Edited by Sarah Suzuki
What is a print? This volume aims to answer that question by exploring the four basic printmaking techniques--woodcut, intaglio, lithography and screenprint--that have been used to create some of the most iconic images in modern art, from Paul Gauguin's "Noa Noa" to Andy Warhol's "Marilyn Monroe."
Illustrated with works from The Museum of Modern Art's superlative collection of prints, the book is divided into four sections that provide an overview introduction to each technique. Each section presents approximately 40 prints that demonstrate the range and variety of a particular technique and illustrate its development over the last century. Extended captions highlight the distinctive visual effects unique to each technique, and examine issues specific to printmaking, such as democratic ideas about distribution and social and political function.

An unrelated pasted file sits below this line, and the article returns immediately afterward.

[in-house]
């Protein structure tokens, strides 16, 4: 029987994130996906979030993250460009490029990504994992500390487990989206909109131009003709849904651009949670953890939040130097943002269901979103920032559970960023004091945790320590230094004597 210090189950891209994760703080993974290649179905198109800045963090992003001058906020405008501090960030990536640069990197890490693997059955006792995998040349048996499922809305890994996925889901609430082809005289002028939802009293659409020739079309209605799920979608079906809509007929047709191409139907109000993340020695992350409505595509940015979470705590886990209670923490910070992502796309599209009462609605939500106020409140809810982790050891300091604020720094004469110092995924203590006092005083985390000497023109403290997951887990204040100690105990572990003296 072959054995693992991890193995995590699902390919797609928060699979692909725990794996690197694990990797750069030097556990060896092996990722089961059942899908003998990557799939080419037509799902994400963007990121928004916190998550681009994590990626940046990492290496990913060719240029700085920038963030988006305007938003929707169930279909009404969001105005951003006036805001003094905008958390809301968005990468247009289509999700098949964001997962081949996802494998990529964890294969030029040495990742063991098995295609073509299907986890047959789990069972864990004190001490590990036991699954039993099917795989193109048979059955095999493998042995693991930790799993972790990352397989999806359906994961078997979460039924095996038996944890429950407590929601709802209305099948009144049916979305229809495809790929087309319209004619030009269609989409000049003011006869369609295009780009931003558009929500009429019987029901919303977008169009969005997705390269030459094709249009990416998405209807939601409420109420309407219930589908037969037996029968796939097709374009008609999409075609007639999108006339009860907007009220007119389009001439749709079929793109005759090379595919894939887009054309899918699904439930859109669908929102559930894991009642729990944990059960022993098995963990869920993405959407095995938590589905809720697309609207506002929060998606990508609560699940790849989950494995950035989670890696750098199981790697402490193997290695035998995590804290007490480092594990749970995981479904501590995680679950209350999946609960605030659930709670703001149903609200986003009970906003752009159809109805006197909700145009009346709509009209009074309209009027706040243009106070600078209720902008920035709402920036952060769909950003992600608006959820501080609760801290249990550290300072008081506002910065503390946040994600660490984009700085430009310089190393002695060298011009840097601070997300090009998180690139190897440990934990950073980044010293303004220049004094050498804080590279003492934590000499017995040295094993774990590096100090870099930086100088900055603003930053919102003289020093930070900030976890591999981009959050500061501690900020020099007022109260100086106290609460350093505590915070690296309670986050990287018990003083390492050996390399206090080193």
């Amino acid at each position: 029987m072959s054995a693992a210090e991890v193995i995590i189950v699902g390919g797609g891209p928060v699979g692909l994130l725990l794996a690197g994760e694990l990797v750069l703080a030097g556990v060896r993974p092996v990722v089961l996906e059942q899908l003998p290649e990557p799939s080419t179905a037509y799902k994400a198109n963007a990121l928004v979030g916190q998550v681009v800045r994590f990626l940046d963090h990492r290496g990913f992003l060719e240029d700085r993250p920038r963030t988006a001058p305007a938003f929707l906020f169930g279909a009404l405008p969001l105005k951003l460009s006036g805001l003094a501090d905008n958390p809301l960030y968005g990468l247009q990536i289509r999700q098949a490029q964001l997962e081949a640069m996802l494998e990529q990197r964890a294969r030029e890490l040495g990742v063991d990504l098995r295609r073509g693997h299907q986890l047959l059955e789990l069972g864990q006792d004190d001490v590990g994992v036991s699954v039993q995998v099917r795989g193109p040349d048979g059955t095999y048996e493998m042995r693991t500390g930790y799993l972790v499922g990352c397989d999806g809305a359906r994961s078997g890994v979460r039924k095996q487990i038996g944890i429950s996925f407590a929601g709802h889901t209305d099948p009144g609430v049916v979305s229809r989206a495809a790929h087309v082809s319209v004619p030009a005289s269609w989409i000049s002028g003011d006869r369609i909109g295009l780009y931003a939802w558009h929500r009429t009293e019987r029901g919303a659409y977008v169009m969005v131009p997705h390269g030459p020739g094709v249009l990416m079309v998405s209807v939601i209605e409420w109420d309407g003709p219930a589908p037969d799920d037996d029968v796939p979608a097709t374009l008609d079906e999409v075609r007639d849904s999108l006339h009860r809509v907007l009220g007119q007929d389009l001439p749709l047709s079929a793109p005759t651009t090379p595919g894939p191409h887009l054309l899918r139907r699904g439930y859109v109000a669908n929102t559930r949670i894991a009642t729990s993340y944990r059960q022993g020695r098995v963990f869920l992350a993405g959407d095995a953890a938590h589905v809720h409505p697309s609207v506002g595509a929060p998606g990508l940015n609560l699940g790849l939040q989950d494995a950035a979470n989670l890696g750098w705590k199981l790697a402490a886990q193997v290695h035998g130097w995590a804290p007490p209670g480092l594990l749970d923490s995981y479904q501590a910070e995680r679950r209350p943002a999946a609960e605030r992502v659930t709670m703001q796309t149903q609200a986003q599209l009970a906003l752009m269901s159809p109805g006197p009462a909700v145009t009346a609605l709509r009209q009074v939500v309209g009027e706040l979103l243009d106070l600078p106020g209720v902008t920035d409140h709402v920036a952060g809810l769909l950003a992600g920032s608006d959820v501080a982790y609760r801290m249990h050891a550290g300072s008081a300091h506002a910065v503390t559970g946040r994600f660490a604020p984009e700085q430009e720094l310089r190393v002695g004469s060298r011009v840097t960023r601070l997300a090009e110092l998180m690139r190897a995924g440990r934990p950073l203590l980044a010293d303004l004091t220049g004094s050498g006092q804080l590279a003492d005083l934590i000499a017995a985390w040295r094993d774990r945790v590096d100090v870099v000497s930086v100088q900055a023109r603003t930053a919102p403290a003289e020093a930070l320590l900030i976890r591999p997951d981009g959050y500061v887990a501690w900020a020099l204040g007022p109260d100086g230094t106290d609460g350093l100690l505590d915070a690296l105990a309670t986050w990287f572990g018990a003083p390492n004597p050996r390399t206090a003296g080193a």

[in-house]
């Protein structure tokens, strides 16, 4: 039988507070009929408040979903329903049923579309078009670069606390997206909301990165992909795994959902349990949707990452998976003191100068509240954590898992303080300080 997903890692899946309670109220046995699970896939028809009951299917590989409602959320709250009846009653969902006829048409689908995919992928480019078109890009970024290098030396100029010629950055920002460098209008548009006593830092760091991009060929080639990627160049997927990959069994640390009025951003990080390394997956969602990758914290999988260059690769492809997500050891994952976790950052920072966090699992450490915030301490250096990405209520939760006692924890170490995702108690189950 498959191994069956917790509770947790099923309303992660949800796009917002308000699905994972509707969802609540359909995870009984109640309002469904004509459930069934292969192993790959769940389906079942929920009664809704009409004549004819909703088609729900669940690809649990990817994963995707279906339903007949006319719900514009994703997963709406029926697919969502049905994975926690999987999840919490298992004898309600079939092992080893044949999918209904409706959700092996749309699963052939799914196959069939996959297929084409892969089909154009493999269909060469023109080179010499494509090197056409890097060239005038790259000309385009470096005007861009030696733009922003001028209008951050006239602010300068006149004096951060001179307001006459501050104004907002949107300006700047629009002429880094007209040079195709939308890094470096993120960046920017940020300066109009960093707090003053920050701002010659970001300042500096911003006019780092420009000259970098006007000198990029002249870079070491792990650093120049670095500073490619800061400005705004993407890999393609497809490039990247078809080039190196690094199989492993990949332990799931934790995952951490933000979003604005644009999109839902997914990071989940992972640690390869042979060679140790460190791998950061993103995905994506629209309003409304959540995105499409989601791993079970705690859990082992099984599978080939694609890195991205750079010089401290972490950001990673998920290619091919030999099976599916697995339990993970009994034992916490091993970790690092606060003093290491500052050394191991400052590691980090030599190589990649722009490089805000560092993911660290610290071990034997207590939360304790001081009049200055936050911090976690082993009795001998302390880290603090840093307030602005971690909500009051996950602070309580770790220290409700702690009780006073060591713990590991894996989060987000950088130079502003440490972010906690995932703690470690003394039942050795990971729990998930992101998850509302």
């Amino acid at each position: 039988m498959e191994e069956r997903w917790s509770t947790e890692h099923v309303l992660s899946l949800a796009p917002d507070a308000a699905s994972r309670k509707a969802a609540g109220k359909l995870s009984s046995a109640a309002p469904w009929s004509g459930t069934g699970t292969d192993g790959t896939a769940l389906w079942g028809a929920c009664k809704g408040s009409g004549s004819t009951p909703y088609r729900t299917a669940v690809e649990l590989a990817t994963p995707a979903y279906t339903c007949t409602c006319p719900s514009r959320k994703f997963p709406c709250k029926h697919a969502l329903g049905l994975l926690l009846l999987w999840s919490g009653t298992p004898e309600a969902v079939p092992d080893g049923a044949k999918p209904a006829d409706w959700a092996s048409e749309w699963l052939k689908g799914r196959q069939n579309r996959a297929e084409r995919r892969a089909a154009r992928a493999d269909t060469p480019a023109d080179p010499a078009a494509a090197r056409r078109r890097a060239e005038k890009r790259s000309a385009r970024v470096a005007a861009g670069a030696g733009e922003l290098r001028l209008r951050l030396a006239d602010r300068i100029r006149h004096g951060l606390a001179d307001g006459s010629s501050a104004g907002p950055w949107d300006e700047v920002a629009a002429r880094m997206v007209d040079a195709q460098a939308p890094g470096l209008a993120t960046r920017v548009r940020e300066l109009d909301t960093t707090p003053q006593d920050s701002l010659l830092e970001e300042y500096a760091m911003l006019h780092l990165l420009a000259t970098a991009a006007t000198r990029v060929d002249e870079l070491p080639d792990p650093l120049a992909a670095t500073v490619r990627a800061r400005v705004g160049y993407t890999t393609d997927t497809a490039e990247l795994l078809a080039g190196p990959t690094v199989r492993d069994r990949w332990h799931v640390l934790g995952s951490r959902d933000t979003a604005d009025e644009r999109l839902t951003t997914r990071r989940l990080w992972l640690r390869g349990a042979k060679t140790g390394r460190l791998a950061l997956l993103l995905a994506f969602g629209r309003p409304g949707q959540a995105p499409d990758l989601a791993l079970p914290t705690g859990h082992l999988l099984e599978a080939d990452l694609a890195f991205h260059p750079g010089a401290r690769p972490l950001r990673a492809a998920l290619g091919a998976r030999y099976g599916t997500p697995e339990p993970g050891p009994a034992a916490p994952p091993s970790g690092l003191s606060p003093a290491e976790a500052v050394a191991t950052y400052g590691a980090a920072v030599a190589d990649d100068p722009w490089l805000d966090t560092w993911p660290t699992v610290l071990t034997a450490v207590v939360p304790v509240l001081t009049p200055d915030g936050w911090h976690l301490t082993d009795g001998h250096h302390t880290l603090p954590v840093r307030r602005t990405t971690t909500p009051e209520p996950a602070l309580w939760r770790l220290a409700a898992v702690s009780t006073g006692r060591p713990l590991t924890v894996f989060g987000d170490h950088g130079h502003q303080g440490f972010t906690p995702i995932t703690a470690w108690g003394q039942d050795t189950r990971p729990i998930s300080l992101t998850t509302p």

Featured works range from Edvard Munch's radical woodcut experiments from the 1890s to Kelley Walker's digital experiments of the last several years, and include prints by modern masters like Pablo Picasso and Joan Miró as well as those made by a roster of international contemporary artists who continue to explore and expand these techniques today.
Hardcover, 168 pages, 151 illustrations
Dimensions: 9 x 10.5 inches